Univocal Of The Analogical (part ii)

When ectypal knowledge obtains, the object of it must be true. If the object is true, then God must believe it (since God believes all truth). God believes it as it truly is, an analogy of the archetypal knowledge, which only God has. 

Assume all our thoughts of God are analogical. Although we cannot know God as God knows himself, we can know God as he has revealed himself to us in “baby talk.” Per my original post, the controversy of the 40s missed a distinction. If I may simplify, Clark thought that if we don’t know the content of a proposition as God believes it (not exhaustively yet at least minimally for knowledge to obtain), then we can’t have knowledge. Whereas Van Til maintained that we cannot know a proposition even minimally as God believes it lest we become like God. 

It appeared that Clark was saying that the intersection was at the archetypal level. Van Til (CVT) was correct in denying that interpretation. Yet in saying all our knowledge is analogical (CVT), it left the impression that we can’t know anything given that if we are to know anything our minds must obviously intersect God’s (Clark). (Many Van Tillians often deny this, which leads to skepticism. What is knowledge after all? Many Van Tillians compound the error by allowing for apparent contradiction in an extreme sense of logical contradiction and equivocation. These sorts do Van Til’s thought harm.) 

The solution is, God knows the original and the analogy. Did either side acknowledge that?! The creator-creature distinction does not imply that there is no similitude between God’s thoughts and man’s thoughts, but rather that the point of resemblance is at a point of true analogy, not at a point of univocation. I think both sides missed it. To my knowledge CVT did not acknowledge that God knows the objects of our ectypal knowledge whereas Clark dismissed analogical knowledge altogether.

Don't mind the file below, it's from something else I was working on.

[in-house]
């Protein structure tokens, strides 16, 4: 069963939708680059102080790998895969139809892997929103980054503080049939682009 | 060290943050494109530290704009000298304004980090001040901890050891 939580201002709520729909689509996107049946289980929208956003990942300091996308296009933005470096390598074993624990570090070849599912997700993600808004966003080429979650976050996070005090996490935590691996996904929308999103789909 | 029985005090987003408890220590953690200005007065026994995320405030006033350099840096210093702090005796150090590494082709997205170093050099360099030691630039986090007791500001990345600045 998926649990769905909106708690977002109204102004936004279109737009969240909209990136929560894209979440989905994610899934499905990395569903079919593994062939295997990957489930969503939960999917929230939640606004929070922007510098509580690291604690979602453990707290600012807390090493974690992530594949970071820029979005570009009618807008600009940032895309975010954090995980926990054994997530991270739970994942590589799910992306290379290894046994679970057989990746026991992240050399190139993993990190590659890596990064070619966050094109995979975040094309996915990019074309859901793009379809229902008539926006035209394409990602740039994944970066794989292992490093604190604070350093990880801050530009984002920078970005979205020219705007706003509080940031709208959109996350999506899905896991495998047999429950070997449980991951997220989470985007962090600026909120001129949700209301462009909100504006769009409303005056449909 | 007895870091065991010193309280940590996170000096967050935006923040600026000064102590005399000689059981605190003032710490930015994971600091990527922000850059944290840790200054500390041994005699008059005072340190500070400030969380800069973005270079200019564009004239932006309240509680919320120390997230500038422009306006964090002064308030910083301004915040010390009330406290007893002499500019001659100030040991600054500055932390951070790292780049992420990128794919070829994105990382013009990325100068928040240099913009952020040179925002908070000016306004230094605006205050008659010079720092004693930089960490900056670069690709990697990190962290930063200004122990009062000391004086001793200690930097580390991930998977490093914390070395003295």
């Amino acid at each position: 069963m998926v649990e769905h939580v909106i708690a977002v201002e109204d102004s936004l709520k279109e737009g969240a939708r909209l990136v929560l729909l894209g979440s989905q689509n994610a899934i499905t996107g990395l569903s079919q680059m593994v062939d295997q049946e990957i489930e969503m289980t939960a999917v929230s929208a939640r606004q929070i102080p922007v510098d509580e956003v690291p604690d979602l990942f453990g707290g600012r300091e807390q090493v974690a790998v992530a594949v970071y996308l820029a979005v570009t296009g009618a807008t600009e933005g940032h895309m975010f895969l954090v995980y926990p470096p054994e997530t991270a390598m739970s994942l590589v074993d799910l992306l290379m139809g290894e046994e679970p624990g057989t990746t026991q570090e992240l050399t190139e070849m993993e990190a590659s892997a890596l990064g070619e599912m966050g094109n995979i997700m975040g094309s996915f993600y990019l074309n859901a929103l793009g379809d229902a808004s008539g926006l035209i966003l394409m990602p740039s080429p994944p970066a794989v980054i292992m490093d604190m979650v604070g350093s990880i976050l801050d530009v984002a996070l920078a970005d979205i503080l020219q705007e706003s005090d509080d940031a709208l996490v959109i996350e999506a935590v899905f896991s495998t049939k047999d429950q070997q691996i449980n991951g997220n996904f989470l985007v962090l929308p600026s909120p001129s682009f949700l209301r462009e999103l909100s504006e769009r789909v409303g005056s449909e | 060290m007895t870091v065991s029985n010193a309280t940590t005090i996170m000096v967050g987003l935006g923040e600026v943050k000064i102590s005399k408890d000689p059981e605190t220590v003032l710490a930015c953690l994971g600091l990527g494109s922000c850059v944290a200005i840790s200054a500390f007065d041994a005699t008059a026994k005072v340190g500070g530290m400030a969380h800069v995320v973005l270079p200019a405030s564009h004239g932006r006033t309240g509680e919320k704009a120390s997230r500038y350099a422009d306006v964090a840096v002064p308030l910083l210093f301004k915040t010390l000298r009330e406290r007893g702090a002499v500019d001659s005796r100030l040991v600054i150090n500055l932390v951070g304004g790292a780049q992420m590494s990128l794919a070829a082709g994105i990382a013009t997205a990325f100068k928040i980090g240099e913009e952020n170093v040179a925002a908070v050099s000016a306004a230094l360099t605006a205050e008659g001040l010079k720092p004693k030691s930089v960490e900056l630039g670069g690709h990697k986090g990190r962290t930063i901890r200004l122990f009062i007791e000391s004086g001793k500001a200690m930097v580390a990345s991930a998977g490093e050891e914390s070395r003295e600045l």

Univocal Of The Analogical

Regarding the Clark / Van Til controversy of the 1940s these points were innocuous.

1. Both sides affirmed a quantitative difference between God’s knowledge and man’s. The disagreement wasn’t so trivial as to pertain to the number of propositions known or how they exhaustively relate to each other. Surely, both sides agreed. God knows more stuff.

2. The mode or manner of how God knows is radically different than that of man. God’s knowledge is original or intuitive. Man’s, receptive or derivative. I know no disciple of CVT or GHC who’d demur.

3. The Westminster team wanted Clark and his gang to affirm a qualitative difference regarding the “content” of what God and man know.

With that as our backdrop, a few words…

All God’s knowledge is eternal and exhaustive. We oppose process theology, open theism, socinianism etc. Yet with respect to God’s ectypal knowledge, that knowledge would be God’s eternal and unchanging knowledge of the analogy he always intended to reveal to us through the things that are made. So, God knows himself originally, but as he lisps his revelation of himself to us he does so in a manner suitable to our creatureliness. The object of our knowledge is God’s revelation of himself, which is a replication or divine interpretation of the original.

Moving beyond the premise, this construct makes room for our having univocal knowledge, but not univocal with respect to God’s intuitive knowledge of himself, rather univocal with respect to God’s knowledge of his interpretation of the original. The point of contact or intersection between minds would be the analogy, which is to say God’s communication.

With that in mind, we may consider our knowledge of the ectypal univocal, but not in relation to the archetypal but in relation to God’s own knowledge of the (analogical) objects of our analogical knowledge. In other words, although our knowledge is analogical to God’s original self knowledge (analogical to the archetypal), our knowledge in another sense is univocal as it corresponds not directly to the original of God’s knowledge but rather as it corresponds to God’s own knowledge of the analogical icons that we also know.

In a word, it’s not that we know what God knows (the original), but that God knows what he has allowed us to know (the interpretation of the original).